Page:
How bad is this period of high inflation?
Posted on December 23, 2022

I was surprised: this period of inflation (so far) PALES in comparison to periods of high inflation that all of us retirees have lived through. I look at two slices of what one might consider as high inflation: we currently have experienced 19-months with inflation greater than 4%; this compares to the longest period of more than 11 years and three periods since 1959 that have totaled 17 years. The current period of inflation greater than 6% ran for 10 months ; this compares with a past a period that lasted longer than 8 years.



I previously wrote about inflation about 18 months ago when we first crossed 12-month inflation greater than 4%. This post is similar, but I think it is a clearer comparison to history.


== I use PCE from 1959 ==


I can download data from the St Louis Federal Reserve site for many indices of inflation. I chose the index for Personal Consumption Expenditures (PCE). The Federal Reserve Board favors this measure of inflation. This data series starts in 1959, and inflation has averaged 3.2% per year for the last 63 years. (The average for the last 100 years is just under 3%.)


== I’ll look at > 4% and > 6% ==


The Federal Reserve today has a target of 2% annual inflation. I think anything above 2% inflation is considered as high. I’ll look at two slices as obviously high: 12-month inflation > 4% and > 6%.


== The current period ==


Data for inflation for November was issued today. We get an accurate view of the most recent trends:


• May 2021 was the first month of 12-month inflation greater than 4%, more than 30 years from the last time that happened. The current run from May 2021 is 19 months.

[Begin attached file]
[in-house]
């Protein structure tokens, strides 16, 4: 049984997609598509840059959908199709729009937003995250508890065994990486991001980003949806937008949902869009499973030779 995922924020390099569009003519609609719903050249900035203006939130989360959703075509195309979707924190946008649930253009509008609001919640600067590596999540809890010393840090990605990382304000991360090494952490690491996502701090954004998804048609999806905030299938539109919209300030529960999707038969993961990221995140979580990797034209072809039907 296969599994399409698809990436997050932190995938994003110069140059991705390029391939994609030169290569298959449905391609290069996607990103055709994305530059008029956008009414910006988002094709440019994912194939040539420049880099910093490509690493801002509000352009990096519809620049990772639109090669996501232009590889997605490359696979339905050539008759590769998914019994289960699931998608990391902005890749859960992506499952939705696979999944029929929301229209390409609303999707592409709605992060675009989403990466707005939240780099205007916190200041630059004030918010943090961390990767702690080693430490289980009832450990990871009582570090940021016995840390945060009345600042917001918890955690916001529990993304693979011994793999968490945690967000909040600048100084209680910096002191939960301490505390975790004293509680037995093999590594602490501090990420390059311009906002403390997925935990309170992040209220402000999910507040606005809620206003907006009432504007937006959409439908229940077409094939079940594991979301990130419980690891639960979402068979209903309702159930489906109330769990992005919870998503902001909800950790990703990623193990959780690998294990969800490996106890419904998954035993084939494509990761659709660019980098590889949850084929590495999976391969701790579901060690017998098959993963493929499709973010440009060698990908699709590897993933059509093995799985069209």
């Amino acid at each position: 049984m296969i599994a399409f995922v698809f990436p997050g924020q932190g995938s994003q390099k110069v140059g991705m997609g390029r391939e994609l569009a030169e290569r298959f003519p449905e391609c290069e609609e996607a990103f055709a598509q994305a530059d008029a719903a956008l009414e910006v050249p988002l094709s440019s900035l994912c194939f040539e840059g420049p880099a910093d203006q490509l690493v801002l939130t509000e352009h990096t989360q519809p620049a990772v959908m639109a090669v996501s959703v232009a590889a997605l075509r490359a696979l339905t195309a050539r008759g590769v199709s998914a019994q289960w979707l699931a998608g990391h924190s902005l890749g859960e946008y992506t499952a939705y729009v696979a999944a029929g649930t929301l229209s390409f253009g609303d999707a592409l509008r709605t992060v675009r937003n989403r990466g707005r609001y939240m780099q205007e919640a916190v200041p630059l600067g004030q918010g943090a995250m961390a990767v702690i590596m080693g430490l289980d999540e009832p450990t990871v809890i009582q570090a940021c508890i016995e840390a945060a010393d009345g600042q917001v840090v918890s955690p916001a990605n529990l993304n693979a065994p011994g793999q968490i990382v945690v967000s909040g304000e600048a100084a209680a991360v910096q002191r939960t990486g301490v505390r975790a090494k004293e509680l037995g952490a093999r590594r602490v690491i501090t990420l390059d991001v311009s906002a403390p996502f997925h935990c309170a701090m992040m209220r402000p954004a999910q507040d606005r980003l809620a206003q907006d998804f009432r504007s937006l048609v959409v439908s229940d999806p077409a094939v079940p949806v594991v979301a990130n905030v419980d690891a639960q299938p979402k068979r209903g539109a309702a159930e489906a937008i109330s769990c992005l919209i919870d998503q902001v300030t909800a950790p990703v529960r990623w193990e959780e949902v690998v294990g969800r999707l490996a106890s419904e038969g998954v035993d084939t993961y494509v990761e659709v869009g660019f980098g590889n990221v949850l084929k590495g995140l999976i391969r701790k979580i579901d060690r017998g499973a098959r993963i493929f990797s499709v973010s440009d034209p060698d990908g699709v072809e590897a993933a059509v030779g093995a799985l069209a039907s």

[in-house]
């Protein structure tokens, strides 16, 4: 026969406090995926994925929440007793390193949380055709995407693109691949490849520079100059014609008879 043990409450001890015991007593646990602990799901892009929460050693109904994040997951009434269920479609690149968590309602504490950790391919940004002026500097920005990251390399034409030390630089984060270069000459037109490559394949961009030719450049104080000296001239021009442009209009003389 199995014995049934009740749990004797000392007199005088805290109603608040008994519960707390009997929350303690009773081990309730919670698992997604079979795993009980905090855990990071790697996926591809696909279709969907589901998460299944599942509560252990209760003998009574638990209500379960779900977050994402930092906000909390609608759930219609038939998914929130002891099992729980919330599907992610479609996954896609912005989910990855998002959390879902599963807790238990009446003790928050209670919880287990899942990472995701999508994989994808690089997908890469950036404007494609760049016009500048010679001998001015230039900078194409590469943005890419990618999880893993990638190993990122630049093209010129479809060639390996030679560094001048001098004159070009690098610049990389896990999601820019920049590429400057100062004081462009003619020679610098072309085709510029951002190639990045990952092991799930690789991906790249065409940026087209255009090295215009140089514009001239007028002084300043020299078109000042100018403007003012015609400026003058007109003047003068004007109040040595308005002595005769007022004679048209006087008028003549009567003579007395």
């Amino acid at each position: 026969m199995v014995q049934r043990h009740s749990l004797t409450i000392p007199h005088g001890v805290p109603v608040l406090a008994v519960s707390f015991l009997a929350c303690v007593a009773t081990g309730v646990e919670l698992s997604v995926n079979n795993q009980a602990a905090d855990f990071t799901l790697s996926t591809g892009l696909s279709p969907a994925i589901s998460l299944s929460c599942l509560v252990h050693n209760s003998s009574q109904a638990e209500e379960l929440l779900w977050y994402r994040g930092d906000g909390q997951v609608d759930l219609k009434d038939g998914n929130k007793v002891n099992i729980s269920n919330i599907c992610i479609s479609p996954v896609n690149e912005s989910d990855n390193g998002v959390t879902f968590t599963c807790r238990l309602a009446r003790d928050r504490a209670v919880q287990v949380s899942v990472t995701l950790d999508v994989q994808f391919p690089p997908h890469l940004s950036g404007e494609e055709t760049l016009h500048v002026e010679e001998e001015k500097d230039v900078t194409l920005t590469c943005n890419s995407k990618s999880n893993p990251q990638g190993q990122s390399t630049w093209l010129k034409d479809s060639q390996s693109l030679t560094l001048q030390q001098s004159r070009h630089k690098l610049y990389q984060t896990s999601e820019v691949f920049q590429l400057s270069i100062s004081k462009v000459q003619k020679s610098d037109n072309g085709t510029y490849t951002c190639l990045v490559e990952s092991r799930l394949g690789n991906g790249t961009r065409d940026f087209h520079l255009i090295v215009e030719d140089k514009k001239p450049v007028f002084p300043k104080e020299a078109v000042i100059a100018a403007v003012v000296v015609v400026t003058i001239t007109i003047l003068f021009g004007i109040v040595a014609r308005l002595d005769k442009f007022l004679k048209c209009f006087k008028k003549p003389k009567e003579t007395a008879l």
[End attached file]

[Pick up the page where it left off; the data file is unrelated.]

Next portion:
• January 2022 marked the first month of 12-month inflation greater than 6% inflation, more than 39 years from the last time that happened. Data for November was issued today: a 10-month run >6% ended in October. I think we have put inflation > 6% behind us.


Monthly inflation for November was issued this morning: we are clearly below 6% for the last 12 months. We have a way to go to get below 4% and further to get to 2.0%.


How long will the current run of > 4% inflation last? That depends on inflation in future months. Inflation for the last five months averages to 2.4% annual rate; the rate for November is at an annual rate less than 2%. If I assume a rate 40% greater than the average of the last five months, our last month of inflation > 4% will be in April. That would mean we will have experienced two years of 12-month inflation > 4%.


Monthly inflation for November was issued this morning: another month of low inflation. The last five months are at an annual rate of 2.4%.


The Fed looks at a slightly different measure over the short term, the PCE less volative food and energy components. Inflation over the last five months averages 3.5% and not 2.4%. The rate of inflation for the last two months is less than the measure that includes Food and Energy.



== History of inflation > 4%? ==


The broad-brush view is that we can compare our current period of 19 months with inflation greater than 4% to a total of 17 years in the past with inflation greater than 4% per year! WOW! I certainly don’t remember all that. If April is out last month >4%, this period will be shorter than any other similar period.




== History of inflation > 6% ==


We can compare the current period of 10 months to the ~8½ year, hyper-inflation period that starting in 1973. Double WOW! WOW! I’ve lived through – you’ve lived through – more than nine years of inflation > 6%!




Conclusion: Our current period of high inflation – > 4% for the 12-month inflation rate – started in May 2021. That’s 19 months so far, and recent inflation rates suggest we might drop below the 4% rate in May. This would be the shortest of three past periods and far shorter than the longest period which lasted over 11 years.


Our current period contains ten months of > 6% inflation which ended in October. The ten months compares to a staggering past period lasting longer than eight years.

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